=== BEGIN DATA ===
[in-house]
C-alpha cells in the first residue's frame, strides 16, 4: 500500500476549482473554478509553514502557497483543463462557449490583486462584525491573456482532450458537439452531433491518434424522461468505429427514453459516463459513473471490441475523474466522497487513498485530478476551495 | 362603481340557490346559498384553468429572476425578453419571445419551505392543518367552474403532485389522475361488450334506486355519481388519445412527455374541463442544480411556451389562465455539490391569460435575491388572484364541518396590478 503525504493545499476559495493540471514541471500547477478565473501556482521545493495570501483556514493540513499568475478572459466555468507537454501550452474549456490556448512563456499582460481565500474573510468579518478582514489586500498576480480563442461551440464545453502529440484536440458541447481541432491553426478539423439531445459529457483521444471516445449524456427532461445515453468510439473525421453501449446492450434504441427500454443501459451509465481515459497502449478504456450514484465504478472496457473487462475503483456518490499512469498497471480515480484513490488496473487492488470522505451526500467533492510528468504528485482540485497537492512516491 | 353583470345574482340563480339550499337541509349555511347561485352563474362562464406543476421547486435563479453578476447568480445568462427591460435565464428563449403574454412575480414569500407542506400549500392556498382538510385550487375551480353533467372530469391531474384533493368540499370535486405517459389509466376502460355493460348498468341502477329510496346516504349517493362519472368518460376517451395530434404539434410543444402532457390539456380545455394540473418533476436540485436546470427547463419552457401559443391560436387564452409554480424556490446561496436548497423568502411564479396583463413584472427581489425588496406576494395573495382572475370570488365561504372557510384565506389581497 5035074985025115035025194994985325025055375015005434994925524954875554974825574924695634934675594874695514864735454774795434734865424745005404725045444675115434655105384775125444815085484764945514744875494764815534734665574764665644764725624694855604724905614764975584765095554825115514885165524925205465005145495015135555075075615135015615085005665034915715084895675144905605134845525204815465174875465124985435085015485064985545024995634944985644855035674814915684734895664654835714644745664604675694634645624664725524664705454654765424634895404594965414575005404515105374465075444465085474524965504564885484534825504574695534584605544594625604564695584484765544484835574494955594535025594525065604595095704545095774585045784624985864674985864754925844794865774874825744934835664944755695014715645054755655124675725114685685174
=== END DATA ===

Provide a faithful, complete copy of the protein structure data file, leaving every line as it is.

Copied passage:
[in-house]
C-alpha cells in the first residue's frame, strides 16, 4: 500500500476549482473554478509553514502557497483543463462557449490583486462584525491573456482532450458537439452531433491518434424522461468505429427514453459516463459513473471490441475523474466522497487513498485530478476551495 | 362603481340557490346559498384553468429572476425578453419571445419551505392543518367552474403532485389522475361488450334506486355519481388519445412527455374541463442544480411556451389562465455539490391569460435575491388572484364541518396590478 503525504493545499476559495493540471514541471500547477478565473501556482521545493495570501483556514493540513499568475478572459466555468507537454501550452474549456490556448512563456499582460481565500474573510468579518478582514489586500498576480480563442461551440464545453502529440484536440458541447481541432491553426478539423439531445459529457483521444471516445449524456427532461445515453468510439473525421453501449446492450434504441427500454443501459451509465481515459497502449478504456450514484465504478472496457473487462475503483456518490499512469498497471480515480484513490488496473487492488470522505451526500467533492510528468504528485482540485497537492512516491 | 353583470345574482340563480339550499337541509349555511347561485352563474362562464406543476421547486435563479453578476447568480445568462427591460435565464428563449403574454412575480414569500407542506400549500392556498382538510385550487375551480353533467372530469391531474384533493368540499370535486405517459389509466376502460355493460348498468341502477329510496346516504349517493362519472368518460376517451395530434404539434410543444402532457390539456380545455394540473418533476436540485436546470427547463419552457401559443391560436387564452409554480424556490446561496436548497423568502411564479396583463413584472427581489425588496406576494395573495382572475370570488365561504372557510384565506389581497 5035074985025115035025194994985325025055375015005434994925524954875554974825574924695634934675594874695514864735454774795434734865424745005404725045444675115434655105384775125444815085484764945514744875494764815534734665574764665644764725624694855604724905614764975584765095554825115514885165524925205465005145495015135555075075615135015615085005665034915715084895675144905605134845525204815465174875465124985435085015485064985545024995634944985644855035674814915684734895664654835714644745664604675694634645624664725524664705454654765424634895404594965414575005404515105374465075444465085474524965504564885484534825504574695534584605544594625604564695584484765544484835574494955594535025594525065604595095704545095774585045784624985864674985864754925844794865774874825744934835664944755695014715645054755655124675725114685685174